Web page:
We all know that getting a good night of sleep is necessary for health, happiness, and just general functioning — but so many things get in the way. And not getting enough sleep can have a major impact on a relationship.
But sometimes a partner is the reason people are not getting enough sleep. A new survey of 1,000 people from Mattress Online, a UK-based mattress website, found thatmany of couplesstruggle with their partner's bedtime manner — and it's keeping them awake. It's leading to couples going to bed at different times and evengettingsleep divorces, where couples have separate sleeping arrangements.
Relationship therapist Aimee Hartstein, LCSW, tells Bustle that, with how important sleep is, there's definitely a strong argument for sleep divorces. "I think that if acouple has access to an extra bed, there’s nothing wrong with taking a little 'sleep vacation' now and then," Hartstein says. "Just make sure to continue to make time for cuddling, intimacy, sex, and pillow talk!"
Having incompatible sleep schedules doesn't have to be the end of the world for a relationship. “If it is not possible to go to bed at the same time, you can still both get into bed together for a period of time — to cuddle, talk, and/or engage in sexual activity,” Dr. Rachel Needle, licensed psychologist and certified sex therapist in West Palm Beach, FL, and the co-director of Modern Sex Therapy Institutes, tells Bustle. “Then, the partner who is going to stay up can get out of bed after you have had some time to connect.” And, if you have to, moving to separate beds might be the right answer — just as long as you're getting quality time elsewhere.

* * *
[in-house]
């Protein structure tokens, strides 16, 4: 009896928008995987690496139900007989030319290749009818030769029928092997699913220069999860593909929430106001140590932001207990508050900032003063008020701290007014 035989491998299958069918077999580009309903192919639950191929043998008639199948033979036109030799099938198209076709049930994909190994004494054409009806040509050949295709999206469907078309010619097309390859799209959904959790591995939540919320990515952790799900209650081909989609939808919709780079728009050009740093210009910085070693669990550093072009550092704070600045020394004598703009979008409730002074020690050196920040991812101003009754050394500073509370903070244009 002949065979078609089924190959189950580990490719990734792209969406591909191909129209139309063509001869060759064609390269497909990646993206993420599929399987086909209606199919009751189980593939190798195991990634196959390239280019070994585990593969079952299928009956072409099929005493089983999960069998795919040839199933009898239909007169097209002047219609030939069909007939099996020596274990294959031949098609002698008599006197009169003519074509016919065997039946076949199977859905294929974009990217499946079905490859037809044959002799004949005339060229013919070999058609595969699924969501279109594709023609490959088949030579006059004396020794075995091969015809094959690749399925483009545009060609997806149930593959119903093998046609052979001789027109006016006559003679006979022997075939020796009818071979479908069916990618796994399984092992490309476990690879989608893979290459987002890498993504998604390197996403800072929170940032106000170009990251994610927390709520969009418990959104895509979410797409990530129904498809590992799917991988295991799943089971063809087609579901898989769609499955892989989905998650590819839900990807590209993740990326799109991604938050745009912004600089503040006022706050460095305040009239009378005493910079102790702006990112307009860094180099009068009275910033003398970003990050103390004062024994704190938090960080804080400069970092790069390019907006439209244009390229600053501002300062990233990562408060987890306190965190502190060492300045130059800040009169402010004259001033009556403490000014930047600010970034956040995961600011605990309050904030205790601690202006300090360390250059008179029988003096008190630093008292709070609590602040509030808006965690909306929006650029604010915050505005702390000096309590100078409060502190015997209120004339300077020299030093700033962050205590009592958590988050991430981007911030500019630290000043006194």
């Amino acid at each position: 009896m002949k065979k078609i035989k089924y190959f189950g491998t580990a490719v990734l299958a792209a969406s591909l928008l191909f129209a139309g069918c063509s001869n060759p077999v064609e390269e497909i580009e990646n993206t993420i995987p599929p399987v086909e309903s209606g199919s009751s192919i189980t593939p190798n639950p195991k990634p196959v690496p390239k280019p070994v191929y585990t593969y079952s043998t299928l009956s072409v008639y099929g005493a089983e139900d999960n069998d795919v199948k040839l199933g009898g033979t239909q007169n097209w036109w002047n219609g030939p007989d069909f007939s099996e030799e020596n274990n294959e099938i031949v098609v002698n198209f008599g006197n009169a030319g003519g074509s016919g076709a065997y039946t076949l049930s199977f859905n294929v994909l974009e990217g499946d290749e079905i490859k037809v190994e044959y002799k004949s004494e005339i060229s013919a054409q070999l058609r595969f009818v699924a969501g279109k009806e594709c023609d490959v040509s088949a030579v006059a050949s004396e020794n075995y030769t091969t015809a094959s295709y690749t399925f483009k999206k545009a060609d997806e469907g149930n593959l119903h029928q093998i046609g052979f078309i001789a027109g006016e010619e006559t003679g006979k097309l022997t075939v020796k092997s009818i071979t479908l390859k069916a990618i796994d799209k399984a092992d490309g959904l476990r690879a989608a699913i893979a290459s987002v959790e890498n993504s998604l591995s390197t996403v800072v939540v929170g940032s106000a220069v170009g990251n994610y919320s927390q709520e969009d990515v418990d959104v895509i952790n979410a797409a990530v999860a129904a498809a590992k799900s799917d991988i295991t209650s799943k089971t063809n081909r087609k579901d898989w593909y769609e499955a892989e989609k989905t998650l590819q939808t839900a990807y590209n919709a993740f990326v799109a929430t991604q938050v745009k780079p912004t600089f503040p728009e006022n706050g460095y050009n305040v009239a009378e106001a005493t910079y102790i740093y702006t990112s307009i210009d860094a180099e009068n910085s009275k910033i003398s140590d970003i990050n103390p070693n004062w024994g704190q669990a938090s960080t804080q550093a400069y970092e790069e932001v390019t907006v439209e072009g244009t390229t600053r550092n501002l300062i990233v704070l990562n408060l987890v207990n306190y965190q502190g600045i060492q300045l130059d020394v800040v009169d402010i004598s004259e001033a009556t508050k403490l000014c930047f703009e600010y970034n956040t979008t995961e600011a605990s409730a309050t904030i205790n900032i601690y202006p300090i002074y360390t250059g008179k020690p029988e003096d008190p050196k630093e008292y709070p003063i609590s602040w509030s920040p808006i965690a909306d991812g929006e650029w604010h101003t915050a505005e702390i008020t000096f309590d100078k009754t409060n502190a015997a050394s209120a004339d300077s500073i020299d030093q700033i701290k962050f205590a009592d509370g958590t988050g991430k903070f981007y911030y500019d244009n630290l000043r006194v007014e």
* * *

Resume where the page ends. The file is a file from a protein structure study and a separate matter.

But what's driving couples to sleep divorces? And how are they affecting relationships? Here's what the survey found.